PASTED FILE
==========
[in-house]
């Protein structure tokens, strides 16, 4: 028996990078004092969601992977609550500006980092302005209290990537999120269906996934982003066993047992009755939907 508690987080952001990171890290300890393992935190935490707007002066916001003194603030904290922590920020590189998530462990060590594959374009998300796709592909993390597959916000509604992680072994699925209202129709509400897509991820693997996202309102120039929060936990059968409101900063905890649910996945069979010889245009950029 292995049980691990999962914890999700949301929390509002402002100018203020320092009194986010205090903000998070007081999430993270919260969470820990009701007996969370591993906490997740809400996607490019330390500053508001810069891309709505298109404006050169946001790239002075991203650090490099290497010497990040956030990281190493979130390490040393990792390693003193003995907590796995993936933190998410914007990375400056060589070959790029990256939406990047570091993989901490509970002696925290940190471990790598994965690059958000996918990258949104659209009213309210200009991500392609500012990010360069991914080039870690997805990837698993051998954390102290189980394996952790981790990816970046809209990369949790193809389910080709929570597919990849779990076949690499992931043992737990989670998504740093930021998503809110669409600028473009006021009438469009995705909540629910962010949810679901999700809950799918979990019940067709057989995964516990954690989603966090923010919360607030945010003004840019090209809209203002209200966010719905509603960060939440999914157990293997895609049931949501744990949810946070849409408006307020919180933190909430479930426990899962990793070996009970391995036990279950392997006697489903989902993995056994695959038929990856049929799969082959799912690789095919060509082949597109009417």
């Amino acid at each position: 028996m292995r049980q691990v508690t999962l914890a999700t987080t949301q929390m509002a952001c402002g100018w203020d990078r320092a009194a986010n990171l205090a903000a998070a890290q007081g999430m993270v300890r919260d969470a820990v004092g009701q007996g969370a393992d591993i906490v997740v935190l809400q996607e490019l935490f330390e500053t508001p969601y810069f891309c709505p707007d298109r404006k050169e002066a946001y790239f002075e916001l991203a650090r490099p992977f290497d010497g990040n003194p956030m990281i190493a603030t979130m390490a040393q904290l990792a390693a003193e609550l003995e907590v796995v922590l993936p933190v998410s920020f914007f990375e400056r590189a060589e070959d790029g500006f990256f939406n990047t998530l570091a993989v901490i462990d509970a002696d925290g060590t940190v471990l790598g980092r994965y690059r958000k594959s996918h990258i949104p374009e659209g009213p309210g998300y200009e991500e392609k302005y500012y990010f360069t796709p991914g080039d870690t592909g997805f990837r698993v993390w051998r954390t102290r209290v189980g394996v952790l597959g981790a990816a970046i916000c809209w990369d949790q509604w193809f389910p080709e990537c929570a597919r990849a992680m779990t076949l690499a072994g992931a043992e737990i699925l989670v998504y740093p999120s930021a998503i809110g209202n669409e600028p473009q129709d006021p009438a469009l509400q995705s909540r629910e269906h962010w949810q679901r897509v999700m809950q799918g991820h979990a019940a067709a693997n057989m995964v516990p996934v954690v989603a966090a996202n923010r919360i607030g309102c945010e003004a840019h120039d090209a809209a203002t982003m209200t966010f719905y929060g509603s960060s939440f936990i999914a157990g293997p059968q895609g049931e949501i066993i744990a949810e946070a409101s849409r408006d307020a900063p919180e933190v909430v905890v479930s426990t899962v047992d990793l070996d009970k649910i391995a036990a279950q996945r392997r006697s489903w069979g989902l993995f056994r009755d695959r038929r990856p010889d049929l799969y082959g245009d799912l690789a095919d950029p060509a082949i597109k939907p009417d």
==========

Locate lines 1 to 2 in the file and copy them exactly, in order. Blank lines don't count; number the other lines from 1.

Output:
[in-house]
């Protein structure tokens, strides 16, 4: 028996990078004092969601992977609550500006980092302005209290990537999120269906996934982003066993047992009755939907 508690987080952001990171890290300890393992935190935490707007002066916001003194603030904290922590920020590189998530462990060590594959374009998300796709592909993390597959916000509604992680072994699925209202129709509400897509991820693997996202309102120039929060936990059968409101900063905890649910996945069979010889245009950029 292995049980691990999962914890999700949301929390509002402002100018203020320092009194986010205090903000998070007081999430993270919260969470820990009701007996969370591993906490997740809400996607490019330390500053508001810069891309709505298109404006050169946001790239002075991203650090490099290497010497990040956030990281190493979130390490040393990792390693003193003995907590796995993936933190998410914007990375400056060589070959790029990256939406990047570091993989901490509970002696925290940190471990790598994965690059958000996918990258949104659209009213309210200009991500392609500012990010360069991914080039870690997805990837698993051998954390102290189980394996952790981790990816970046809209990369949790193809389910080709929570597919990849779990076949690499992931043992737990989670998504740093930021998503809110669409600028473009006021009438469009995705909540629910962010949810679901999700809950799918979990019940067709057989995964516990954690989603966090923010919360607030945010003004840019090209809209203002209200966010719905509603960060939440999914157990293997895609049931949501744990949810946070849409408006307020919180933190909430479930426990899962990793070996009970391995036990279950392997006697489903989902993995056994695959038929990856049929799969082959799912690789095919060509082949597109009417």